GREENVILLE, S.C. -- Jason Williams and Juneau's Carlos Boozer had towels over their shoulders with eight minutes left. Mike Dunleavy had bags of ice on his knees and Mike Krzyzewski barely moved from his seat.
It all signaled another NCAA tournament first-round blowout for Duke on Thursday night.
The Blue Devils, the top seed in the South Regional, made 12 of their first 13 shots to race past Winthrop 84-37 just hours after the day's other No. 1 seed -- Kansas -- struggled with Holy Cross.
The winning margin matched the fifth largest in tournament history.
"No complaints with the first half," Dunleavy said. "That's the way you start these things off."
Boozer and Williams scored 19 points each, and Dunleavy added 18 as the defending national champions (30-3) won their seventh straight NCAA game by double digits and gave Krzyzewski his seventh 30-win season.
The Blue Devils advanced to play Notre Dame and former Krzyzewski assistant Mike Brey, whose club knocked off Charlotte 82-63.
"We've come into this tournament not trying to hold any bullets back," said a well-rested Williams, who played a season-low 20 minutes. "We want to shoot every one we have and go out there and play our style."
That included one awesome 24-0 run.
Winthrop coach Gregg Marshall was asked if he felt powerless watching the Blue Devils from his bench.
"The solace I can take is that I'm not the only guy to go against coach K and feel that way," Marshall said. "Even though it was embarrassing at times -- downright embarrassing -- we continued to fight. Duke played a dynamite game."
Greg Lewis led the Eagles with 15 points.
Marshall gave his wife a thumbs-up prior to tipoff and blew a kiss to his 3-year-old daughter Maggie in the stands, who blew one back.
But that's the most fun Marshall would have all night with his club playing just 85 miles from campus.
The 16th-seeded Eagles (19-12), the Big South champion a fourth straight season, turned the ball over five times in the opening 2:24 to fall into a hole early as Williams, a first-team All-American, hit an NBA-range 3-pointer and turned a steal into a reverse layup to get things going for the Blue Devils.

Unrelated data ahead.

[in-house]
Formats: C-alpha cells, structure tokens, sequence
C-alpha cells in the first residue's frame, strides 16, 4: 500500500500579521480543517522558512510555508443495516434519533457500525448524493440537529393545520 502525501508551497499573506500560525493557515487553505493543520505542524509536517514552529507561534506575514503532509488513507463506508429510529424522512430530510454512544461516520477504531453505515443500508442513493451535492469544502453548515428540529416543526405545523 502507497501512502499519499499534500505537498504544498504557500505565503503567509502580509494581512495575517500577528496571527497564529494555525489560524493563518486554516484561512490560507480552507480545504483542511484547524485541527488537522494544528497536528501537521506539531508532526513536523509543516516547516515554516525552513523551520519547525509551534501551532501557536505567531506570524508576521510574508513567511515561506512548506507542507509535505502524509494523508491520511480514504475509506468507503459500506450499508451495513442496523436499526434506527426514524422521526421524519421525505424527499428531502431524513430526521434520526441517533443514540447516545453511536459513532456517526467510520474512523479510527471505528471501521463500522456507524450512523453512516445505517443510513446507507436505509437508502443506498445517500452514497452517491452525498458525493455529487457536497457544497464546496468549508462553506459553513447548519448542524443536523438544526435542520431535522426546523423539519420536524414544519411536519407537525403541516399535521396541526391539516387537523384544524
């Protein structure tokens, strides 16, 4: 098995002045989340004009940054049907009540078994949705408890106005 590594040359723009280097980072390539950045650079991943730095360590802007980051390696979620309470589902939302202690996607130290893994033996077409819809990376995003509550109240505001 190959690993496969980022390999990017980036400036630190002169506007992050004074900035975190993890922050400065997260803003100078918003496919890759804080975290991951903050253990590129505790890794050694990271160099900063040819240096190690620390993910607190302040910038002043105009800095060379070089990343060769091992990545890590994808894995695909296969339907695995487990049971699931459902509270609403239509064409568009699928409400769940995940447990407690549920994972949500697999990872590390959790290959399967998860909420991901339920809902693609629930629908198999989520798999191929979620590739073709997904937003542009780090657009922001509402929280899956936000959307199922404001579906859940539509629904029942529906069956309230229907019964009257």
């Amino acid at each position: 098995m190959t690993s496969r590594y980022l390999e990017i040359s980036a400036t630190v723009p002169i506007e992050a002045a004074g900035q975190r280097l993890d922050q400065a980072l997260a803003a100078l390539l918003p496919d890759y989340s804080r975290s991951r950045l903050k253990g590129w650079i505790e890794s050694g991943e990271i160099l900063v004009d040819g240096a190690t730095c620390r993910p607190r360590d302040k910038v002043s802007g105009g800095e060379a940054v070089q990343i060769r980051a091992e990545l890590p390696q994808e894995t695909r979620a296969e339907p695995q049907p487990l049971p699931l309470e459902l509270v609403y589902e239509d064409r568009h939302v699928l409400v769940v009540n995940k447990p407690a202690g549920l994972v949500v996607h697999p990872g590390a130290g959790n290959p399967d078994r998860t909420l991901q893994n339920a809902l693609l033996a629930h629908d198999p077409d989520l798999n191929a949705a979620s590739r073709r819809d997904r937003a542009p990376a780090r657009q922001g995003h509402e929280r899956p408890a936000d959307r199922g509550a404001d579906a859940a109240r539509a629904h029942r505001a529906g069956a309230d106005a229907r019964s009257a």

Boozer was also a key in Duke's early surge. The 6-foot-9, 280-pound center had hit 76 of 91 shots over a 10-game period coming in, and made his first five against Winthrop to help break it open against a team that didn't start a player taller than 6-6.
Boozer's fastbreak slam from Williams less than eight minutes in gave Duke a 27-7 lead and Winthrop was well on its way to the same fate as Radford, Florida A&M, Lamar and Monmouth -- Duke's other first-round victims since 1998.
The four-time Atlantic Coast Conference champion beat those teams by an average of 37 points.
It was worse for the Eagles.
"We're not the only team Duke has dominated," Tywan Harris said. "They beat N.C. State by 30 in the ACC tourney. We really wanted to come out and give it our best effort, but it just didn't work out."
Winthrop went scoreless for a 7 1/2-period stretch as a Dunleavy alley-oop from Dahntay Jones put the Blue Devils up by 30 more than 8 minutes before the break as Duke rolled to a 52-15 halftime lead.
The 37-point margin at the break was the largest for Duke in 96 NCAA tourney games. The previous best was 35 against Connecticut in 1964.
While the Blue Devils shot 64 percent in the first half, Winthrop's stats likely made Marshall cringe. His club missed 24 of its 30 attempts, including 10 straight misfires from beyond the arc, and had 15 turnovers.
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